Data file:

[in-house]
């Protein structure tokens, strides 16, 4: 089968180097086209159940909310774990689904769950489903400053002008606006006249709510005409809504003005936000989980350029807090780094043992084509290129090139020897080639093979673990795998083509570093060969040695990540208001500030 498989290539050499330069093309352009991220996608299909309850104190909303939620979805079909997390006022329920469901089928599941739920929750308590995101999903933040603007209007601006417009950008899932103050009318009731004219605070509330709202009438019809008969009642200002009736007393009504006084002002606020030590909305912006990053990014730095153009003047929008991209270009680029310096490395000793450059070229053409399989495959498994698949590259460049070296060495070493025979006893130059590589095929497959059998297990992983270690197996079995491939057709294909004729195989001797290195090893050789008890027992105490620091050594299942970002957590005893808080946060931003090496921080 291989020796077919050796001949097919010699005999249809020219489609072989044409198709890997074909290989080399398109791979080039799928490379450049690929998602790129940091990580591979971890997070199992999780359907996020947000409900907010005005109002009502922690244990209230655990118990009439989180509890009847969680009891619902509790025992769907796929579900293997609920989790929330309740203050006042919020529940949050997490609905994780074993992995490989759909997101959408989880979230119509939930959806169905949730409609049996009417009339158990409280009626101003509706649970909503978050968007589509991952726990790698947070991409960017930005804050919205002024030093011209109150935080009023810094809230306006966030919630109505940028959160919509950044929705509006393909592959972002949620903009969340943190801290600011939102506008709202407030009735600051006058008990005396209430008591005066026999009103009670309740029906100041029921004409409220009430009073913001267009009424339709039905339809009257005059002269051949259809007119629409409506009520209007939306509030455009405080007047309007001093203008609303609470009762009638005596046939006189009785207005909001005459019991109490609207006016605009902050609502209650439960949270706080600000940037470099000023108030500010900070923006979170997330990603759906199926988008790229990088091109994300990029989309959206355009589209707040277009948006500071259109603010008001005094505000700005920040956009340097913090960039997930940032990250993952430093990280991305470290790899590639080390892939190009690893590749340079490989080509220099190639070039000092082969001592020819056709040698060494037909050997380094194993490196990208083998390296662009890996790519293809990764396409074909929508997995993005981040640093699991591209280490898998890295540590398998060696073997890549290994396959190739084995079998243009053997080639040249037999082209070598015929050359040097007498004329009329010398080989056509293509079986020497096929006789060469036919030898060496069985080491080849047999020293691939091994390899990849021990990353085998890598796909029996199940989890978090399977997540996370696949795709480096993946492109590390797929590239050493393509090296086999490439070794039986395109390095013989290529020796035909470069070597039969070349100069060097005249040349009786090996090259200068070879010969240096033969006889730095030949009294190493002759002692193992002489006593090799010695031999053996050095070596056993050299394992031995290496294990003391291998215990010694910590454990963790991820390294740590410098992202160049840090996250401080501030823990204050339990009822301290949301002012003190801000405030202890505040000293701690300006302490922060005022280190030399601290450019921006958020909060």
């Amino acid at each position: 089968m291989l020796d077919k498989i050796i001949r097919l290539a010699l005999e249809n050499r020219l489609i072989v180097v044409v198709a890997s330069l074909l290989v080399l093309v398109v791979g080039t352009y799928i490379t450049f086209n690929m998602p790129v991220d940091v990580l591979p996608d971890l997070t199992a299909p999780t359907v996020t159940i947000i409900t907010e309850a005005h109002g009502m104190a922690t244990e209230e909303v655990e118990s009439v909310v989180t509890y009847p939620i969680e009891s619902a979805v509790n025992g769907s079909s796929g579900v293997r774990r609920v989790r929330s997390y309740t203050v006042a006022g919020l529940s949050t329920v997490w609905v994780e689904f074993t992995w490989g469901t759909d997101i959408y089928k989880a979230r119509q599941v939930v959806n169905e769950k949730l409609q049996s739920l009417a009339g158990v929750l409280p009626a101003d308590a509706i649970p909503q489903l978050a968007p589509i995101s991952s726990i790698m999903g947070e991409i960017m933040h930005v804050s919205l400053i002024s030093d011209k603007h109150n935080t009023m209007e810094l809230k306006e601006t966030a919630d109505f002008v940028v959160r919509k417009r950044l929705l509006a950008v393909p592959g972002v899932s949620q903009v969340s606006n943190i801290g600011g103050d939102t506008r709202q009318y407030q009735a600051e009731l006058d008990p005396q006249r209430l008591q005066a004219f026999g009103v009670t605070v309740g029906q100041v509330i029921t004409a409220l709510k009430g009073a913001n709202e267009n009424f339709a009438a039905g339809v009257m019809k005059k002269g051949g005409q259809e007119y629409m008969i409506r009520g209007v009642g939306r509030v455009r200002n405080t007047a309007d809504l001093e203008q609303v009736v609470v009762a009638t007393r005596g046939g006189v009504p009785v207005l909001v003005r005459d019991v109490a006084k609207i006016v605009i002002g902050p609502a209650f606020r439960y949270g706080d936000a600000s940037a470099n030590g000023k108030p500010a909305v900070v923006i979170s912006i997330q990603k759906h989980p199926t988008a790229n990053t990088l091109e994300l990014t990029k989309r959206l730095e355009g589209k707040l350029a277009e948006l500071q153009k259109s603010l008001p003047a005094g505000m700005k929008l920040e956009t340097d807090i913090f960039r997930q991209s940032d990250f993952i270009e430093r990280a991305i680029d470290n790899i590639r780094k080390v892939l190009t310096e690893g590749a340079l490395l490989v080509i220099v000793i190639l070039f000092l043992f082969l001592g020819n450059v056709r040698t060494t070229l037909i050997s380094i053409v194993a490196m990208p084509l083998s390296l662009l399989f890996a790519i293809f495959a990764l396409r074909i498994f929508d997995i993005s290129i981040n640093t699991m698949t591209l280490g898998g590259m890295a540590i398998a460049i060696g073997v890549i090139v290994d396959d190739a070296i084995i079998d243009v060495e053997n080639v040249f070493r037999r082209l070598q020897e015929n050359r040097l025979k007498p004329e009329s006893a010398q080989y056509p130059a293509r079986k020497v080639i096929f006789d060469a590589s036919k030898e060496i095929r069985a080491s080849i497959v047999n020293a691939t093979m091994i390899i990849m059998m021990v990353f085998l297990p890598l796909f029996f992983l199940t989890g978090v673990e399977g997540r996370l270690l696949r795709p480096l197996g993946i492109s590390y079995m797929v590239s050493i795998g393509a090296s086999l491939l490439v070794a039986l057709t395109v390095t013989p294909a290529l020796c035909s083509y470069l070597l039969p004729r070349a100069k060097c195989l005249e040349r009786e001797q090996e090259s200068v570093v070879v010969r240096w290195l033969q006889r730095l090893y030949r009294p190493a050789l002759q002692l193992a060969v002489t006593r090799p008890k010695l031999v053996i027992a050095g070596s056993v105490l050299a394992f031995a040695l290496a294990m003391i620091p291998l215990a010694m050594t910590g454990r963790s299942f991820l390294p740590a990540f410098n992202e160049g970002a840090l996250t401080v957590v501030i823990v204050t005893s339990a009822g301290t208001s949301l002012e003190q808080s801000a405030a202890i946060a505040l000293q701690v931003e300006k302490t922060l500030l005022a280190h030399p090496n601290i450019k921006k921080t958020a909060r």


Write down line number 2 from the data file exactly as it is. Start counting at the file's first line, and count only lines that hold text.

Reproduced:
């Protein structure tokens, strides 16, 4: 089968180097086209159940909310774990689904769950489903400053002008606006006249709510005409809504003005936000989980350029807090780094043992084509290129090139020897080639093979673990795998083509570093060969040695990540208001500030 498989290539050499330069093309352009991220996608299909309850104190909303939620979805079909997390006022329920469901089928599941739920929750308590995101999903933040603007209007601006417009950008899932103050009318009731004219605070509330709202009438019809008969009642200002009736007393009504006084002002606020030590909305912006990053990014730095153009003047929008991209270009680029310096490395000793450059070229053409399989495959498994698949590259460049070296060495070493025979006893130059590589095929497959059998297990992983270690197996079995491939057709294909004729195989001797290195090893050789008890027992105490620091050594299942970002957590005893808080946060931003090496921080 291989020796077919050796001949097919010699005999249809020219489609072989044409198709890997074909290989080399398109791979080039799928490379450049690929998602790129940091990580591979971890997070199992999780359907996020947000409900907010005005109002009502922690244990209230655990118990009439989180509890009847969680009891619902509790025992769907796929579900293997609920989790929330309740203050006042919020529940949050997490609905994780074993992995490989759909997101959408989880979230119509939930959806169905949730409609049996009417009339158990409280009626101003509706649970909503978050968007589509991952726990790698947070991409960017930005804050919205002024030093011209109150935080009023810094809230306006966030919630109505940028959160919509950044929705509006393909592959972002949620903009969340943190801290600011939102506008709202407030009735600051006058008990005396209430008591005066026999009103009670309740029906100041029921004409409220009430009073913001267009009424339709039905339809009257005059002269051949259809007119629409409506009520209007939306509030455009405080007047309007001093203008609303609470009762009638005596046939006189009785207005909001005459019991109490609207006016605009902050609502209650439960949270706080600000940037470099000023108030500010900070923006979170997330990603759906199926988008790229990088091109994300990029989309959206355009589209707040277009948006500071259109603010008001005094505000700005920040956009340097913090960039997930940032990250993952430093990280991305470290790899590639080390892939190009690893590749340079490989080509220099190639070039000092082969001592020819056709040698060494037909050997380094194993490196990208083998390296662009890996790519293809990764396409074909929508997995993005981040640093699991591209280490898998890295540590398998060696073997890549290994396959190739084995079998243009053997080639040249037999082209070598015929050359040097007498004329009329010398080989056509293509079986020497096929006789060469036919030898060496069985080491080849047999020293691939091994390899990849021990990353085998890598796909029996199940989890978090399977997540996370696949795709480096993946492109590390797929590239050493393509090296086999490439070794039986395109390095013989290529020796035909470069070597039969070349100069060097005249040349009786090996090259200068070879010969240096033969006889730095030949009294190493002759002692193992002489006593090799010695031999053996050095070596056993050299394992031995290496294990003391291998215990010694910590454990963790991820390294740590410098992202160049840090996250401080501030823990204050339990009822301290949301002012003190801000405030202890505040000293701690300006302490922060005022280190030399601290450019921006958020909060």